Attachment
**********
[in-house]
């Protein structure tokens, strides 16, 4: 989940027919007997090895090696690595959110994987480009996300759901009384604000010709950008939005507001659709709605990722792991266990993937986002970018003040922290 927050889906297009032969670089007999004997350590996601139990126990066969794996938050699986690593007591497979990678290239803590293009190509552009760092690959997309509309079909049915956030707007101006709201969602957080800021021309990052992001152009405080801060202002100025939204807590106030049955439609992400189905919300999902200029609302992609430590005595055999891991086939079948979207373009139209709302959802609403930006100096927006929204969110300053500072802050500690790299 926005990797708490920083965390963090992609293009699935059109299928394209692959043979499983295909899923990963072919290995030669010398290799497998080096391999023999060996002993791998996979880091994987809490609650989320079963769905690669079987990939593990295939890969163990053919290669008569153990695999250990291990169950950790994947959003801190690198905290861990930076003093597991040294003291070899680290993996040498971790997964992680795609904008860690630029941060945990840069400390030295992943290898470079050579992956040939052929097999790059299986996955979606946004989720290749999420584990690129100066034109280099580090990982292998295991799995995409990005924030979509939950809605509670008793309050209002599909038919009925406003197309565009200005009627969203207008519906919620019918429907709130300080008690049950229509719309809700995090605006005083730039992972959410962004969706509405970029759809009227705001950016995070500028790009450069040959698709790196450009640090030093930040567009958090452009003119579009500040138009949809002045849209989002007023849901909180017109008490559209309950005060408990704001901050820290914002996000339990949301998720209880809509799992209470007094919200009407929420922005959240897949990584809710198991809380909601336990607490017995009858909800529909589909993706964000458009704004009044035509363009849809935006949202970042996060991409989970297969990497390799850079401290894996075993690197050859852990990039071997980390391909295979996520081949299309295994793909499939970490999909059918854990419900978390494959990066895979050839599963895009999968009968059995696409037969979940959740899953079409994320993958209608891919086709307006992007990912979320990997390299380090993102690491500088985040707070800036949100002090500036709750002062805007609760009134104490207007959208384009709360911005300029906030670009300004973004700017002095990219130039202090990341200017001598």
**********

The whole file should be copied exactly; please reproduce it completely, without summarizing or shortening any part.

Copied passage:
[in-house]
């Protein structure tokens, strides 16, 4: 989940027919007997090895090696690595959110994987480009996300759901009384604000010709950008939005507001659709709605990722792991266990993937986002970018003040922290 927050889906297009032969670089007999004997350590996601139990126990066969794996938050699986690593007591497979990678290239803590293009190509552009760092690959997309509309079909049915956030707007101006709201969602957080800021021309990052992001152009405080801060202002100025939204807590106030049955439609992400189905919300999902200029609302992609430590005595055999891991086939079948979207373009139209709302959802609403930006100096927006929204969110300053500072802050500690790299 926005990797708490920083965390963090992609293009699935059109299928394209692959043979499983295909899923990963072919290995030669010398290799497998080096391999023999060996002993791998996979880091994987809490609650989320079963769905690669079987990939593990295939890969163990053919290669008569153990695999250990291990169950950790994947959003801190690198905290861990930076003093597991040294003291070899680290993996040498971790997964992680795609904008860690630029941060945990840069400390030295992943290898470079050579992956040939052929097999790059299986996955979606946004989720290749999420584990690129100066034109280099580090990982292998295991799995995409990005924030979509939950809605509670008793309050209002599909038919009925406003197309565009200005009627969203207008519906919620019918429907709130300080008690049950229509719309809700995090605006005083730039992972959410962004969706509405970029759809009227705001950016995070500028790009450069040959698709790196450009640090030093930040567009958090452009003119579009500040138009949809002045849209989002007023849901909180017109008490559209309950005060408990704001901050820290914002996000339990949301998720209880809509799992209470007094919200009407929420922005959240897949990584809710198991809380909601336990607490017995009858909800529909589909993706964000458009704004009044035509363009849809935006949202970042996060991409989970297969990497390799850079401290894996075993690197050859852990990039071997980390391909295979996520081949299309295994793909499939970490999909059918854990419900978390494959990066895979050839599963895009999968009968059995696409037969979940959740899953079409994320993958209608891919086709307006992007990912979320990997390299380090993102690491500088985040707070800036949100002090500036709750002062805007609760009134104490207007959208384009709360911005300029906030670009300004973004700017002095990219130039202090990341200017001598």